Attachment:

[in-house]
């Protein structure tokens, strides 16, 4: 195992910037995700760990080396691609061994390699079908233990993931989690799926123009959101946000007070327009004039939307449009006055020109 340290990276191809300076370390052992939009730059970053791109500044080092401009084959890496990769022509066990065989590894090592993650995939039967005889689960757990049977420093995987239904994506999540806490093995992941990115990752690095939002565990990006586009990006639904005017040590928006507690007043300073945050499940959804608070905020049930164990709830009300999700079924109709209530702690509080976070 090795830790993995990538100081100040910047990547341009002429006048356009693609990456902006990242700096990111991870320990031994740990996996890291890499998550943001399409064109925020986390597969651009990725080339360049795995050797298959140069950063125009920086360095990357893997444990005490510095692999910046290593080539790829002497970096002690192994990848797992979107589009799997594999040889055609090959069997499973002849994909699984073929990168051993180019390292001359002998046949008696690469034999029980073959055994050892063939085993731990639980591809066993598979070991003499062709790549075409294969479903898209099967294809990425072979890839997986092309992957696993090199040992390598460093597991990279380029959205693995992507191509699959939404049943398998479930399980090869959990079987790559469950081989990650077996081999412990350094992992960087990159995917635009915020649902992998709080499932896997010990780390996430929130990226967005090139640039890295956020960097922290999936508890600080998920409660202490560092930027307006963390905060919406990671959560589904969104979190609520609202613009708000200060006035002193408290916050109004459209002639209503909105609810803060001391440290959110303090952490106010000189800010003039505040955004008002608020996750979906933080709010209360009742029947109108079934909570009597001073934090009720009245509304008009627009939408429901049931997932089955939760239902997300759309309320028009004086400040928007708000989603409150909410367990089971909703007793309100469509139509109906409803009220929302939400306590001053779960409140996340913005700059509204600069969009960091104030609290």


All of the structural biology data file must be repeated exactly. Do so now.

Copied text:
[in-house]
């Protein structure tokens, strides 16, 4: 195992910037995700760990080396691609061994390699079908233990993931989690799926123009959101946000007070327009004039939307449009006055020109 340290990276191809300076370390052992939009730059970053791109500044080092401009084959890496990769022509066990065989590894090592993650995939039967005889689960757990049977420093995987239904994506999540806490093995992941990115990752690095939002565990990006586009990006639904005017040590928006507690007043300073945050499940959804608070905020049930164990709830009300999700079924109709209530702690509080976070 090795830790993995990538100081100040910047990547341009002429006048356009693609990456902006990242700096990111991870320990031994740990996996890291890499998550943001399409064109925020986390597969651009990725080339360049795995050797298959140069950063125009920086360095990357893997444990005490510095692999910046290593080539790829002497970096002690192994990848797992979107589009799997594999040889055609090959069997499973002849994909699984073929990168051993180019390292001359002998046949008696690469034999029980073959055994050892063939085993731990639980591809066993598979070991003499062709790549075409294969479903898209099967294809990425072979890839997986092309992957696993090199040992390598460093597991990279380029959205693995992507191509699959939404049943398998479930399980090869959990079987790559469950081989990650077996081999412990350094992992960087990159995917635009915020649902992998709080499932896997010990780390996430929130990226967005090139640039890295956020960097922290999936508890600080998920409660202490560092930027307006963390905060919406990671959560589904969104979190609520609202613009708000200060006035002193408290916050109004459209002639209503909105609810803060001391440290959110303090952490106010000189800010003039505040955004008002608020996750979906933080709010209360009742029947109108079934909570009597001073934090009720009245509304008009627009939408429901049931997932089955939760239902997300759309309320028009004086400040928007708000989603409150909410367990089971909703007793309100469509139509109906409803009220929302939400306590001053779960409140996340913005700059509204600069969009960091104030609290």